As respect for human rights standards moves from being a best to a necessary practice, parent companies are seeing an increase in instances in which they are being held legally accountable for their global subsidiaries’ alleged human rights abuses. The outcome of these cases have high-stakes consequences, which companies and their in-house counsel must begin to anticipate – they could open the door to an increasing number of lawsuits filed against companies for alleged failures to comply with human rights standards at all levels of the corporate structure. At the same time, international organisations are promulgating globally recognised standards for companies to bring their human rights practices into compliance. While the threat of parent company liability looms larger than ever before, such suits can be staved off and abuses curtailed, by complying with these standards and implementing human rights focused practices.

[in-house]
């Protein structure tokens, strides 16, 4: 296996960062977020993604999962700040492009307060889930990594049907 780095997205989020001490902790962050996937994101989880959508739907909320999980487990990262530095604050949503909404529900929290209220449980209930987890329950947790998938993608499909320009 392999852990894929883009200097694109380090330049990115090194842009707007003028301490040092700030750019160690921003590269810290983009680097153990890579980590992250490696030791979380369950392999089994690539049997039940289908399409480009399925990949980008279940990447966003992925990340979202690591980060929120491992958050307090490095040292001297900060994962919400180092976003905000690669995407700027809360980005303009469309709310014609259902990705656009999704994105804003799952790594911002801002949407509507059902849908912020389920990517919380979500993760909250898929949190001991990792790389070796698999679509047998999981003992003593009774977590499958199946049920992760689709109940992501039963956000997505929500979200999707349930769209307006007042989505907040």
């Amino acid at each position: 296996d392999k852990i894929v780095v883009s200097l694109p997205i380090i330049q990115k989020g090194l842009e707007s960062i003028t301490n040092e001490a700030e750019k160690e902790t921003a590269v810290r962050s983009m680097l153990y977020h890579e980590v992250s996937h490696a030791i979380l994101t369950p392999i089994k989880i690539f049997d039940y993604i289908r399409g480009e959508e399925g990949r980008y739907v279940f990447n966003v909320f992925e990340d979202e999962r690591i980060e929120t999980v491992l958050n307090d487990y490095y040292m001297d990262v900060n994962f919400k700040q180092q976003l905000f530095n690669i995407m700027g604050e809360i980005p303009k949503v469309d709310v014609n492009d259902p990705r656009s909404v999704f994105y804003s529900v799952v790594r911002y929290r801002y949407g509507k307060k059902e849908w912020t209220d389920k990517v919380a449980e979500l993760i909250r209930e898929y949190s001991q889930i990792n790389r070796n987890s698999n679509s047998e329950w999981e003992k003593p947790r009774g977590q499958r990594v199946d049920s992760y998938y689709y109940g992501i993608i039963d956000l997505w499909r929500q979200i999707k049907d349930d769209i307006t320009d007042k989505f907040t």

Understanding the risk of parent company litigation

Parent companies need to be aware of the growing trend of parties bringing claims against companies headquartered in Europe and North America for offences allegedly committed by their subsidiaries, contractors or affiliates located in different jurisdictions. This trend of upstream liability coincides with a time when climate change lawsuits are on the rise, making energy companies particularly susceptible to the threat of litigation; however, potential liability of the parent company is not limited to climate change litigation alone.

Oct-Dec 2018 issue

King & Spalding LLP